In May, a planning inspector overturned Cheshire West and Chester Council’s decision to reject a scheme involving 180 new homes in open countryside, despite the local authority having a five-year housing land supply.
Mike O’Brien is associate director at planning consultancy WYG, which acted for the appellant.
Q. How did you first get involved in this application?
A. Around 2013, we were deciding whether to go for an application on the site. At the time, the council couldn’t demonstrate a [five year land] supply and had a backlog of supply. Other applicants were getting through things for approval on open countryside so we pressed the button on our scheme.
Q. What issues came up in pre-application discussions with the council?
A. During the pre-application discussions, we talked with a landscape officer from the authority. Our site was in a side valley off the main valley, with only a small portion visible from the main valley. On his advice, we amended the scheme to move a planned park into that portion.
Another challenge was linking the site to the A556. The current road is a country road with a straight T-junction – we negotiated a solution including a deceleration and acceleration lane.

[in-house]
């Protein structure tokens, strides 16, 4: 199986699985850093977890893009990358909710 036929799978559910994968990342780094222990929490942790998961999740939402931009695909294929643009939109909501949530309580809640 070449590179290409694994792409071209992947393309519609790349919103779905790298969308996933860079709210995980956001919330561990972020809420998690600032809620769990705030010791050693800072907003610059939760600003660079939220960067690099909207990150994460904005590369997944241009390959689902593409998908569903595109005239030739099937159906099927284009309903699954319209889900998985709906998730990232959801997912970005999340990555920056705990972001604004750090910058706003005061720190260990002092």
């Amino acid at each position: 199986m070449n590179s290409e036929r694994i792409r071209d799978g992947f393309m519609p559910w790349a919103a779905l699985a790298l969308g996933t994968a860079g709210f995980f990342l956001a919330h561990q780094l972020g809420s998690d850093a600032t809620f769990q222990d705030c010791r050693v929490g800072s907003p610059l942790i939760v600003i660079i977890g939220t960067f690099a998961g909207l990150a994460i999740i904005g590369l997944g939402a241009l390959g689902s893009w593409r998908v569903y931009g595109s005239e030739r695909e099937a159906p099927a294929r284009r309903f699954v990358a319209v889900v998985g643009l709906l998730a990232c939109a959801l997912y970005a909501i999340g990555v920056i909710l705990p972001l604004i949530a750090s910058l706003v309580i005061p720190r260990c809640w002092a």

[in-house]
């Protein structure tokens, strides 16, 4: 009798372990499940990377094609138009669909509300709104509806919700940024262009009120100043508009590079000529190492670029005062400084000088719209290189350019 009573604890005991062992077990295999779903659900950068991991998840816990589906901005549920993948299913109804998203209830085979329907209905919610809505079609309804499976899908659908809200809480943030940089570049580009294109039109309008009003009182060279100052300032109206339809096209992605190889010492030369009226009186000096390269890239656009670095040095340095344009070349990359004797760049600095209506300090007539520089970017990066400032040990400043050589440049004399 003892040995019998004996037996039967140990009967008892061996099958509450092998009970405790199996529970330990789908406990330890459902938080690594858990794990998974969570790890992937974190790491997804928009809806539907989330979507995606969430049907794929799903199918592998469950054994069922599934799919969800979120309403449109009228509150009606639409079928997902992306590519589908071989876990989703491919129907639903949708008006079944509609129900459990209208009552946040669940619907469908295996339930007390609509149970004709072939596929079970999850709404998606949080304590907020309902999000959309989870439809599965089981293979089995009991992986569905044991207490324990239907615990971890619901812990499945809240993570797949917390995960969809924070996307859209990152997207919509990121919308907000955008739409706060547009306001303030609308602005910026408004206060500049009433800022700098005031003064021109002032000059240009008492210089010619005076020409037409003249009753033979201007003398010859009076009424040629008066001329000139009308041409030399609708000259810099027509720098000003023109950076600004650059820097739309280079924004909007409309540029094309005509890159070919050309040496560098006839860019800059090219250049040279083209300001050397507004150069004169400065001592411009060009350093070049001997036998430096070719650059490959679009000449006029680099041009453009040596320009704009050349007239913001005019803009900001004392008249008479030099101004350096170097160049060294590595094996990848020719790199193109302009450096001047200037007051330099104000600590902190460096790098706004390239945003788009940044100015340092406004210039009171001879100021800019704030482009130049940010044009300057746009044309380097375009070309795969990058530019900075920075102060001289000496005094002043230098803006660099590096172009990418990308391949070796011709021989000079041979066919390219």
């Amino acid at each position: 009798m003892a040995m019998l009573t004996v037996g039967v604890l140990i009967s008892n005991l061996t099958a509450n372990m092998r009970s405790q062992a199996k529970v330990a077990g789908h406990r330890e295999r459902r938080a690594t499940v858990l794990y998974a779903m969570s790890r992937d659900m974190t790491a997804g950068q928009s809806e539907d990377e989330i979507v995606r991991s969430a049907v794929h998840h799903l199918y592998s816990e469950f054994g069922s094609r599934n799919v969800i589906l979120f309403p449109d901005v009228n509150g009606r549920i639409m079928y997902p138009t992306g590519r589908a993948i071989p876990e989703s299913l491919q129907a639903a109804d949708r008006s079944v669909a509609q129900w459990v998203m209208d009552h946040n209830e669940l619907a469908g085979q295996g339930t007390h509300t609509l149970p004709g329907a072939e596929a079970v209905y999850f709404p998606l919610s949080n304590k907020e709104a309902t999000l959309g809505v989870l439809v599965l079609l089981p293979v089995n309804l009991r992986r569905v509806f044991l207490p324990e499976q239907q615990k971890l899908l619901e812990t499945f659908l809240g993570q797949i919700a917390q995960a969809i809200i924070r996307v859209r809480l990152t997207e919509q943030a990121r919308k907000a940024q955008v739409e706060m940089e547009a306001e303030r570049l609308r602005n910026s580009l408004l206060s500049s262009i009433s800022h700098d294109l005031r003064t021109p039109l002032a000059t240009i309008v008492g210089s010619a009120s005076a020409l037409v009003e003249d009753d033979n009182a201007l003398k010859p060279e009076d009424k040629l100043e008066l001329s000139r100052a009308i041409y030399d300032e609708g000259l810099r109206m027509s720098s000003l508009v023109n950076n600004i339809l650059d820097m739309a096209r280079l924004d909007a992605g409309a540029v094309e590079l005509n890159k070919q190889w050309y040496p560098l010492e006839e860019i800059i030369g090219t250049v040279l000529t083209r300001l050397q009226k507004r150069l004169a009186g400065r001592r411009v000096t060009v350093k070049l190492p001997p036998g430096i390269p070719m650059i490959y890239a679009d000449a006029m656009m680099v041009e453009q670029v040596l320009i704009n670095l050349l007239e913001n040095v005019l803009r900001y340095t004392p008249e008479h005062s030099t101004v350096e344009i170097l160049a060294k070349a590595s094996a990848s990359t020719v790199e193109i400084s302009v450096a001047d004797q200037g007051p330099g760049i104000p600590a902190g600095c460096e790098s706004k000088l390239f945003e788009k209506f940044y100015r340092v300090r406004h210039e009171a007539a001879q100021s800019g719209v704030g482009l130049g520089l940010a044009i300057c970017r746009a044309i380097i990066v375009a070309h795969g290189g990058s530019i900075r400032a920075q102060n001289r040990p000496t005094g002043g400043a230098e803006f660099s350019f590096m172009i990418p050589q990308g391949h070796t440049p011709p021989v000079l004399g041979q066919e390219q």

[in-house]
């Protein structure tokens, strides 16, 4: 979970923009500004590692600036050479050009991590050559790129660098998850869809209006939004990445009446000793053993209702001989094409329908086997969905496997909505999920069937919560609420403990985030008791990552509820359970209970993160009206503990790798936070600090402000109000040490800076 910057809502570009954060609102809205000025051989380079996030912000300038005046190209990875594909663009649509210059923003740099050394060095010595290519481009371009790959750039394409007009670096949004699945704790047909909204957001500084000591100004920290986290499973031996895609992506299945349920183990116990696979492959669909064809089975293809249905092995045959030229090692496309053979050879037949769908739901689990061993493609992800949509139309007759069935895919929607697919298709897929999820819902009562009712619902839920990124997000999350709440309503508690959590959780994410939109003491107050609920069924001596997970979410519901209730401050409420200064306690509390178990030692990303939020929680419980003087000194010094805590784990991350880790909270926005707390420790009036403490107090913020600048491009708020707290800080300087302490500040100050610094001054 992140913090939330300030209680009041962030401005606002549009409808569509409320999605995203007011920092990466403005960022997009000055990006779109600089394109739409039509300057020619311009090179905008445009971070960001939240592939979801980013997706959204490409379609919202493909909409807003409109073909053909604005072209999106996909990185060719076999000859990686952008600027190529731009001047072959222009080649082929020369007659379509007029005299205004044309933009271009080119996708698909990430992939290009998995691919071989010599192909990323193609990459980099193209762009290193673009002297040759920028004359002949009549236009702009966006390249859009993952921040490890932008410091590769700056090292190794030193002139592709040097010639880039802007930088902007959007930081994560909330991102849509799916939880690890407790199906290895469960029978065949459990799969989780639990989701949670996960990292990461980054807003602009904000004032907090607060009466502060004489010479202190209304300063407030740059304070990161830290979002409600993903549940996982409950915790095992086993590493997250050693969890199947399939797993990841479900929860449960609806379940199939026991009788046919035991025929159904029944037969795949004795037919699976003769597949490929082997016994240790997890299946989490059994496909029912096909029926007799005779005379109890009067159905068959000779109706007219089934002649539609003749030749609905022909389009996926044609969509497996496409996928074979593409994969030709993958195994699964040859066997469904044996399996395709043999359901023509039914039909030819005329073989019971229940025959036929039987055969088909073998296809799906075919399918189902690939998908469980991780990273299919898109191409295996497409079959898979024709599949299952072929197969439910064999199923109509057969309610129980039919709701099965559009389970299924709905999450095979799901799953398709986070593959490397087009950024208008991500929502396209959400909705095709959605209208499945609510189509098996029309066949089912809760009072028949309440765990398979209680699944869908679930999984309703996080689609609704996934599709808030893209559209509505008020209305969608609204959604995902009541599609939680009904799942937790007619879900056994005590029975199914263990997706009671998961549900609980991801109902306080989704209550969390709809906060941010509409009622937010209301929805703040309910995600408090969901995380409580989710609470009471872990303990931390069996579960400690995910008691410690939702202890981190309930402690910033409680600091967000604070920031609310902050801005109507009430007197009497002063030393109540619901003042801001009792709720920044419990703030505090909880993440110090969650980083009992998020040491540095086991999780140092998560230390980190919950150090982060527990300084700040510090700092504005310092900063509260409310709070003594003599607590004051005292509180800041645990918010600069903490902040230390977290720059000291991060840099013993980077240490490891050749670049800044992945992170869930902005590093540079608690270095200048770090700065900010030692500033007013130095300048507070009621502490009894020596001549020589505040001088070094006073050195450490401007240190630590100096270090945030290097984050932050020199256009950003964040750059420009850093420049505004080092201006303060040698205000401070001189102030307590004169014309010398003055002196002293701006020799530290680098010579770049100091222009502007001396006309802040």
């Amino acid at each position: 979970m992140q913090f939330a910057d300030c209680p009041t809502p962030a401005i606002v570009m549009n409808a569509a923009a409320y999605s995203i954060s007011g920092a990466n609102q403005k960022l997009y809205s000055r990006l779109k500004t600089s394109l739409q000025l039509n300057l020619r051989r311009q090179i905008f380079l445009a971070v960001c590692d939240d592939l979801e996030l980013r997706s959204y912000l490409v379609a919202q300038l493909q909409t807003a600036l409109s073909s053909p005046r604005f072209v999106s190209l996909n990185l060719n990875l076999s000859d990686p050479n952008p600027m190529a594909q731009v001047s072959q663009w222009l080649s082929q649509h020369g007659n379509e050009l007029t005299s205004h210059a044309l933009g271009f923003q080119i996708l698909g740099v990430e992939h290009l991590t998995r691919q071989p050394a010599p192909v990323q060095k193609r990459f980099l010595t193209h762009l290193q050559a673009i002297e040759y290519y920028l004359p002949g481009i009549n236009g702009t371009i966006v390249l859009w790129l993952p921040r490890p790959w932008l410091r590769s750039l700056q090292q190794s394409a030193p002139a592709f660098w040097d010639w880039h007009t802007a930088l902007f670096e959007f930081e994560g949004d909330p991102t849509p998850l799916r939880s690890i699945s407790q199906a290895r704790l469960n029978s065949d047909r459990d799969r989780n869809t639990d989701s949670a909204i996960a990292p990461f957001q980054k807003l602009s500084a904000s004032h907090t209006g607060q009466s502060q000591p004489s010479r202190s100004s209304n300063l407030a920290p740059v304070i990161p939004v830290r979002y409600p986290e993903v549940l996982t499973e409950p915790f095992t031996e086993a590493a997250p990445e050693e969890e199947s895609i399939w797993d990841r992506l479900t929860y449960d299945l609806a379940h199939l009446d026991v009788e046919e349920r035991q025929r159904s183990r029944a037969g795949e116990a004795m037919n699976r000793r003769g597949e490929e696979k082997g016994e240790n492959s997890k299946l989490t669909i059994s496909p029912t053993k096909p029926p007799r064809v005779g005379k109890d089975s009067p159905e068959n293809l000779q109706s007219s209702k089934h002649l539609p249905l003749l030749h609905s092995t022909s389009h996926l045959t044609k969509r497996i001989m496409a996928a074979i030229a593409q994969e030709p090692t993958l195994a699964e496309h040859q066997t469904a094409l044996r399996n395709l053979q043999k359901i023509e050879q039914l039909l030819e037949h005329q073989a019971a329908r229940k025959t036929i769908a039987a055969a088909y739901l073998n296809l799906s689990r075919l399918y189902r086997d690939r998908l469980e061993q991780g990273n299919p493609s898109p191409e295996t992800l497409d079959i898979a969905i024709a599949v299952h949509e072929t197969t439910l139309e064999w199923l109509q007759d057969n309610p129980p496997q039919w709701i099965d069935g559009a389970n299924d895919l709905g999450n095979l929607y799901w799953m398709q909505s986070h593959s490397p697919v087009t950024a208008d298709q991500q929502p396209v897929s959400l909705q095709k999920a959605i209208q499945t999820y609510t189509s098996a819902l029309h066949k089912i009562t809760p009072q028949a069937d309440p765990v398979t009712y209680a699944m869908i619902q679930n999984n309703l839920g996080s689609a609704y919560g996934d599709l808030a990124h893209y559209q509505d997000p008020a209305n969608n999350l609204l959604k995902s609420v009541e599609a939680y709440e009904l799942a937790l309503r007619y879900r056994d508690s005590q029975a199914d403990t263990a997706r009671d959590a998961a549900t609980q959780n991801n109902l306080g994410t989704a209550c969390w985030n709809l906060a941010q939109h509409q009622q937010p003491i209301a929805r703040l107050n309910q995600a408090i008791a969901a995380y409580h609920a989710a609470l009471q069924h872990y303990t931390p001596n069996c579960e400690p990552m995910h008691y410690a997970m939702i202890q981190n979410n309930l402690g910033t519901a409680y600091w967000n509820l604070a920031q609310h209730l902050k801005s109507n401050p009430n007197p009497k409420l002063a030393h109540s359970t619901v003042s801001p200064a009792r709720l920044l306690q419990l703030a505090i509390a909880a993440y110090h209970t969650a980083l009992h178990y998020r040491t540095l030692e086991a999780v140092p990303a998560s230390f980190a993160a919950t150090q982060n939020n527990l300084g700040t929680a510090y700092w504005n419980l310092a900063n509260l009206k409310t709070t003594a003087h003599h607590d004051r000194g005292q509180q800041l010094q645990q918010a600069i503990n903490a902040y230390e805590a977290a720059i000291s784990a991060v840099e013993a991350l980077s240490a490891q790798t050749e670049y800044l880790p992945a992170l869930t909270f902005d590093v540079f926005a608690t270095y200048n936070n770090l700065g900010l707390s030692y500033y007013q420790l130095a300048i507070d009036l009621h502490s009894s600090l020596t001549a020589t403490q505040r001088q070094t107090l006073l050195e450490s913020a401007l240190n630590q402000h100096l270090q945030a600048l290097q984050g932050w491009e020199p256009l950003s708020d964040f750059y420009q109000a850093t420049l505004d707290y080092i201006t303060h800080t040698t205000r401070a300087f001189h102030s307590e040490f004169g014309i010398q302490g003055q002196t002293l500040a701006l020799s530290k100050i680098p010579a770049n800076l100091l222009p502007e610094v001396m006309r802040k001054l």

Ecology was always going to be an issue but we proposed footpaths over the river and a woodland management plan, opening up an area that was not previously accessible to the public.
Q. Why was it turned down at committee?
A. The day we submitted the application, the council adopted their new core strategy, which allowed the council to remove its backlog and claimed a five year housing supply. However, a few months later, in April 2015, the council lost an appeal which concluded that the council had lost its five year supply. We resubmitted but by the time it got to committee, the council had redone its housing numbers and again said they had a five year supply – so it was refused again.
Q. Why did you appeal the decision?
A. Two other appeals in the Northwich area were allowed even though they were in the countryside and on open countryside. We had barrister advice that we had a good chance of winning an appeal. We argued that the benefits of the scheme – including the provision of affordable housing - outweighed the conflict with the policy, and the inspector agreed.